Aug 20, 2006

More Chicago pictures are on the way! I tried for almost an hour to get more photos on the darn blog, but it wouldn't let me. And it won't let me place my photos where I want to on the posting. This site is not easy at all to upload my postings. Now I know I told you on my last posting that I would show you "after" photos next. After some thought, I decided that it is really the "during" that the work, creativity, and passion are found. So, I wanted to share some "during" photos prior to showing you the "after" photos.

As you can see from the first photo, I got the brick wall aged to my signature color: aged ivory. This was not easy. Bumpy brick does not make a great canvas, but the results are satisfying First, I must say, there was NO air conditioning in the space and those days were very, very hot. The ladder you are looking at is ten feet tall. I had to stand on the top rung to reach the ceiling. And the rafters were covered in about an inch of crumbly dust that continually fell into my eyes and hair as I hung chain, cheesecloth, and wire. Not fun.

I tried to up load a photo of my two friends, Cassandra and Phil who drove up and helped unload and put into place the larger pieces. Phil hung chandeliers and patiently waited on top of the ladder as I examined the location and to decide if it "looked right." They drove up on day two, worked hard for about five hours and then headed back and I was then left to do my "magic" as so many of friends like to call it.

As soon as I was left on my own once again, I got busy. I can't explain what happens to me when I get into my zone, so to speak, but I can honestly say that a tornado could rip right through the building and I wouldn't notice. I am truly in my own world. Many times, Sallie, one of the owners of Vintage Pine, would walk up to me to tell me something and I would just jump out of my skin because I was so unaware of her presence. After doing this several times, she told me that whenever she saw me on a ladder, she wouldn't approach me because she was afraid of startling me while up there.

People also always ask me how do I come up with my ideas? Again, I don't have an answer. They just come in the moment. I can "see" the final results in my head, but the fine details don't emerge until I am in my "zone." While I work in this mode, I rarely eat, rarely sleep, and work non-stop. Actually, I went 38 hours without sleep. I worked in my store in St. Louis and then loaded my van on a Tuesday, worked all night prepping for the move, then got in the van, drove 4.5 hours to Chicago on Wed, unloaded, and began painting until the evening. I highly don't recommend this, but sometimes, there just aren't enough hours in the day to do what needs to get done. And I am blessed to have an enormous amount of energy. I've pulled all nighters before (actually several times a year), but again, I honestly try to avoid doing this whenver possible. But, I guess you could say that is when my passion for what I do comes to true fruition.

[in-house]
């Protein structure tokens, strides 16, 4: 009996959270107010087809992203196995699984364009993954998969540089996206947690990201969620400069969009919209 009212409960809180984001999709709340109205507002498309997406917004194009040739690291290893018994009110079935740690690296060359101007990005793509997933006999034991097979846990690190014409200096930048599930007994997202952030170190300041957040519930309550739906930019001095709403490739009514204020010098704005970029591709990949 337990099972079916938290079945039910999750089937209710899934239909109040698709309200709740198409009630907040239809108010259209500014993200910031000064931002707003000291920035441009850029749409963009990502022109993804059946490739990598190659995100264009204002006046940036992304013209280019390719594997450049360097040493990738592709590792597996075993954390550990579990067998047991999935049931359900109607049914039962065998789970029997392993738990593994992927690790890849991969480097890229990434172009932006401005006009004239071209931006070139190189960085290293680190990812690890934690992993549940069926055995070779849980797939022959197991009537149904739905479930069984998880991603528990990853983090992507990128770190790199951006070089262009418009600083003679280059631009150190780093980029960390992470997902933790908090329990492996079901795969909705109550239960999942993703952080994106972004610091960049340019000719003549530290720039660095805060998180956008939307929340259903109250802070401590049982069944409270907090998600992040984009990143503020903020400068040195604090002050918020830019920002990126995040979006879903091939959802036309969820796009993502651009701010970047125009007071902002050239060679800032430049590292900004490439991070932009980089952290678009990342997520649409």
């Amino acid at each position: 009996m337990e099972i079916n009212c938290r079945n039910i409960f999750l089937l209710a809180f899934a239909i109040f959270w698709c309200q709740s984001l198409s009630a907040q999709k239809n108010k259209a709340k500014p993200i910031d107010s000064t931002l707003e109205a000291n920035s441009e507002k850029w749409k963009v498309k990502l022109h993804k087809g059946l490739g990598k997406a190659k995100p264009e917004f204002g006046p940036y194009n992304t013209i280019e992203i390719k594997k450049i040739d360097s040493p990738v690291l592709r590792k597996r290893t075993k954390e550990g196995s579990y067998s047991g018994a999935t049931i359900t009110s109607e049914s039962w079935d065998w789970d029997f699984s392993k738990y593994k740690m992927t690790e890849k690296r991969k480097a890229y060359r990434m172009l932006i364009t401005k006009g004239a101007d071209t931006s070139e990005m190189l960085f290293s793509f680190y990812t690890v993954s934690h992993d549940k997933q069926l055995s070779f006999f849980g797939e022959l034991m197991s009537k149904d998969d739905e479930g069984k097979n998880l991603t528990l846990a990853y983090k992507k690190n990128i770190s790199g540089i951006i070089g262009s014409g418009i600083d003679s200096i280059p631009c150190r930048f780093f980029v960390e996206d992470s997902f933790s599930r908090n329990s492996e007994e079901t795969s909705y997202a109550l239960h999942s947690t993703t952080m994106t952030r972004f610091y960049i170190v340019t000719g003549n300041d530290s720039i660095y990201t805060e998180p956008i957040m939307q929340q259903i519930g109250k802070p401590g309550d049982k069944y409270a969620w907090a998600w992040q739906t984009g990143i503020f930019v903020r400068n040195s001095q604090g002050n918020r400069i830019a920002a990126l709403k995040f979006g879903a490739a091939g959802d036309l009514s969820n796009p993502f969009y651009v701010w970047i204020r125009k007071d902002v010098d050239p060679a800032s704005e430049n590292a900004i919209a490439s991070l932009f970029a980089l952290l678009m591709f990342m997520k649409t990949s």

I also have a photo of the three of us eating our lunch out of the cargo van in the side alley next to the trash dumpster. But this blog site wouldn't take it. I laughed as I snapped the photo telling Phil that I hope (and pray) that someday this will be a "remember when" photo. As in, when I am a huge success, eating my catered lunch in my fabulous, well-designed art studio in a trendy art loft in a hip city and I can point to that photo and say "remember when I was just starting out how I had to move furniture myself, and eat lunch out of the cargo van in the alley??" as I personally sign my design books for my publisher to distribute to Borders. See how my dreams are just about as big as they can get? It is fun to dream. Yup, when it comes to that really successful state, I am only in a dream stage. I need to find a way to move on to the plan stage. But one step at a time, I guess.

If I can get more photos up from the "during" stage of the move, I will. But for now, for those of you who have projects or big plans to accomplish, the best piece of advice I can offer is really simple. Enjoy the process. No matter how long the hours, how difficult, or tiring it may be, the process is really the fun part.

Sort of like hiking up a really steep and long hill side to reach a beautiful stream that starts at the top. How many times have we done something like that? We finally see the wonderful stream, admire it, and even drink from it. But what do we then do?? We sit down, next to the stream, and we don't really look at it, but rather, we look down the hill from where we came and ponder the challenge that we just accomplished. And we relive that hike in our minds, every stone, every slip, and every tree branch we gabbed onto to steady ourselves, the little cuts on our fingers, and even the all the bugs we swiped away during our hike. And as we sit next to that stream thinking about the long hike - we don't dwell on the challenges, we instead admire how we overcame them. That's the secret to just about anything in life. Seeing the challenge as something to solve and not as something to stop us.

Thank you again for allowing me to express my thoughts to you. And thank you to Phil and Cassandra. You were definitely my "tree branches" that I grabbed onto to steady myself. And my very good friend Annie, is someone that not only encouraged me on this "hike" of mine - she made the hike a real adventure. May you enjoy your adventures.

from my house to your house,


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